Serving the campus of the University of Alabama since 1894

The Crimson White

Serving the campus of the University of Alabama since 1894

The Crimson White

Serving the campus of the University of Alabama since 1894

The Crimson White

Art supports sexual assault victims

Sexual assault is often as much a psychological attack as it is a physical one, and talking or expressing feelings can be extremely difficult for victims.

For the 12th year running, the University’s Women’s Resource Center is helping to make the first step toward closure a little easier through the Healing the Wounded Heart project, on exhibit now.

Participants are given wooden hearts and encouraged to use them in an artistic way to represent their process of healing said Wanda Burton, the Peer Education Coordinator of the WRC.

“The hearts are created by survivors of sexual assault and those concerned about the issue of sexual assault,” Burton said. “Some of them were in spaces of healing while others were in spaces of hurt when they created the hearts.”

Each heart is different and can be customized by the artists.

“Some of the hearts have additions that make them 3-D while others have taken pieces of the heart away. They use a variety of different materials that express how they feel in the moment,” Burton said.

(See also “WRC leads sexual assault awareness campaign“)

Burton said the WRC hosts the exhibit in hopes that viewers will take something from the display other than an appreciation of the artist’s abilities.

“Our goal is to display the range of perspectives so that people can see what happens after sexual assault,” Burton said. “Other victims can know that they are not alone and that there are services on campus to help deal with this issue.”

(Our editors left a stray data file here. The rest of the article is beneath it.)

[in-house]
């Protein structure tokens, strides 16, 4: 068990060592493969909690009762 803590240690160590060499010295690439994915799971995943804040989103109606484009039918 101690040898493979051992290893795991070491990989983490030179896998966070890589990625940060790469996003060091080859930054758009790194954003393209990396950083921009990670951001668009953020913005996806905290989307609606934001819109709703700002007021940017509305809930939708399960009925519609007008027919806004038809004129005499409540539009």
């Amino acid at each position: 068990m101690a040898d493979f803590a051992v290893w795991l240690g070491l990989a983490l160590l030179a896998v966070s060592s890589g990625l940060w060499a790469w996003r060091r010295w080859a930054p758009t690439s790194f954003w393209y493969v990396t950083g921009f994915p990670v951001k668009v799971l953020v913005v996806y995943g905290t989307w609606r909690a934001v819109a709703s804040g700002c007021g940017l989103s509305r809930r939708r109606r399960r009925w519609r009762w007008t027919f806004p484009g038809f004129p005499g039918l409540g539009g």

Allyson Azar, a junior majoring in music, said she was drawn to the exhibit because of the subject matter.

“Being a woman, it always hits hard when you hear about stories of sexual assault,” she said.

Azar said the visual aspect of the display made the subject seem more relatable as a viewer.

(See also “Addressing sexual assault in college“)

“Seeing the exhibit gave me a more real sense [of sexual assault] than seeing something on the news, because then you just think to yourself, ‘That’s terrible,’” she said, “but when that heart is in front of you, that makes it all the more real, makes you more empathetic.”

Azar said the unique way to frame the stories of victims, as opposed to a lecture, appealed to her.

“I think it’s interesting how artwork [is used by victims] to open up and channel their pain,” Azar said. “Some don’t use all the pieces of the heart, and that’s a really neat way to show how they’re still broken about everything.”

Azar said she recommends viewing the exhibit to friends, in order to spread the word about victims of sexual assault.

“I think it’s a good idea for everyone to be more knowledgeable on the topic and learn about these victims, especially if they’re a victim who feels like they can’t make peace with themselves,” Azar said. “It’s a perfect opportunity to learn about people who’ve gone through similar situations and struggles.”

The Healing the Wounded Heart exhibit is on display in the lobby of Farrah Hall through April 29.

(See also “Youth have to hold UA accountable for sexual assaults“)

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